Category Archives: religion

Eric Voegelin Quote

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The death of the spirit is the price of progress. Nietzsche revealed this mystery of the Western apocalypse when he announced that God was dead and that He had been murdered. This Gnostic murder is constantly committed by the men who sacrificed God to civilization. The more fervently all human energies are thrown into the great enterprise of salvation through world–immanent action, the farther the human beings who engage in this enterprise move away from the life of the spirit. And since the life the spirit is the source of order in man and society, the very success of a Gnostic civilization is the cause of its decline.” – Eric Voegelin

 

Inuit religion

Inuit religion representation

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Marcel Proust

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We are not provided with wisdom, we must discover it for ourselves, after a journey through the wilderness which no one else can take for us, an effort which no one can spare us.
Marcel Proust, À la recherche du temps perdu, Vol II: À l’ombre des jeunes filles en fleurs

Stone faces

Creating Peace by Being Peace

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Great series of questions from one of my meditation tumblr sites.   The answer to number one for me was this Essene book.  LOVED it so much that I read pages out loud to my husband on a road trip.  Great for discussions as well.

1. Favorite spiritually inspiring book

2. Most transformative meditation experience

3. Kind of Nature most called to

4. Favorite yoga pose at the moment

5. Book currently reading or recently finished

6. Current inner challenge

7. Favorite weather

8. Earliest memory

9. Most recent insight

Book description from Amazon:  Representing a synthesis of the author’s decades of multidisciplinary work in meditation, psychiatry, psychotherapy, and spirituality, Creating Peace by Being Peace guides readers in creating peace on seven levels of engagement, from the body to the ecology to God. Author Gabriel Cousens addresses the increasingly urgent need to transform humankind with the ancient peace wisdom of the Essenes, a Judaic mystical group that flourished two millennia ago. He begins by explaining the Essenes and the lessons they can teach us as creators of peace. Individual chapters cover a wide range of possibility, from the personal (“Peace with the Mind”) to the political (“Peace with the Community”). The final chapter, “Integrating Peace on Every Level,” presents a comprehensive plan for peace with the body, mind, family, community, culture, ecology, and God as a pervasive experience in life—moment to moment, day by day. Cousens blends documentary evidence with original interpretation to show that the Essenes actually did live this experience of peace. Most importantly, he transfers their gift to modern seekers as a breathing blueprint for realizing this reality as we walk in our lives; work according to our gifts, joys, and sacred design; and live the path of spiritual awakening—the sevenfold peace.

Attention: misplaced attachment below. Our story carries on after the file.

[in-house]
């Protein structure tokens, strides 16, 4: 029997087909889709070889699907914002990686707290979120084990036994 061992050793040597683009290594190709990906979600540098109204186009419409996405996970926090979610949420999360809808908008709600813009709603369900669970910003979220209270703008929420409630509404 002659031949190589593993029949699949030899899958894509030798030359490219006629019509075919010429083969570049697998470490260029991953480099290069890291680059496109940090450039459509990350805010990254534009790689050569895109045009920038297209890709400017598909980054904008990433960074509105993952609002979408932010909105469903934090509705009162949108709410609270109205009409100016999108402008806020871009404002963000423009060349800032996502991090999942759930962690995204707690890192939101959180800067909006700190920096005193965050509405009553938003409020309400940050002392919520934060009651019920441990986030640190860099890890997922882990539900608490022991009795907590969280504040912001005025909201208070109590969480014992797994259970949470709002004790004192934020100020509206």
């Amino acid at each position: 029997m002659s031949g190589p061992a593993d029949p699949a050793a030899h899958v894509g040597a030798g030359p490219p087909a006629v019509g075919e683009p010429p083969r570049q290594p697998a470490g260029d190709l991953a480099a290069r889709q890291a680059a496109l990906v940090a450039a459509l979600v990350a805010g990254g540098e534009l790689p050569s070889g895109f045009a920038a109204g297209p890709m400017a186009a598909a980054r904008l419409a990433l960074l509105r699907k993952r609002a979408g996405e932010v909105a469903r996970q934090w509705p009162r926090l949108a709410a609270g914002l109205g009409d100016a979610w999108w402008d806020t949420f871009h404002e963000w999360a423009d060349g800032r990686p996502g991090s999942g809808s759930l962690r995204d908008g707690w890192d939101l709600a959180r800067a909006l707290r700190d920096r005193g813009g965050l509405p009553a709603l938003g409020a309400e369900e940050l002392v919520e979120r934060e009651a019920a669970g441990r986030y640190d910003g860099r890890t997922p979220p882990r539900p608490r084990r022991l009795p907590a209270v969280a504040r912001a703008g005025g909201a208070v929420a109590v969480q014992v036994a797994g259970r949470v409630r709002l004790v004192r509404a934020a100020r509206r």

Tick, tick, tick

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“One of the best things for me when I went to the hermitage was being attentive to the times of the day:  when the birds began to sing, and the deer came out of the morning fog, and the sun came up – while in the monastery, summer or winter, Lauds is at the same hour.  The reason why we don’t take time is a feeling that we have to keep moving.  This is a real sickness.  Today time is commodity, and for each one of us time is mortgaged.  We experience time as unlimited indebtedness.  We are sharecroppers of time.  We are threatened by a chain reaction:  overwork–overstimulation–overcompensation–overkill.
“We must approach the whole idea of time in a new way.  We are free to love.  And you must get free from all imaginary claims.  We live in the fullness of time.  Every moment is God’s own good time, his kairos.  The whole thing boils down to giving ourselves in prayer a chance to realize that we have what we seek.  We don’t have to rush after it.  It is there all the time, and if we give it time it will make itself known to us.”
Thomas MertonBirds and purple sky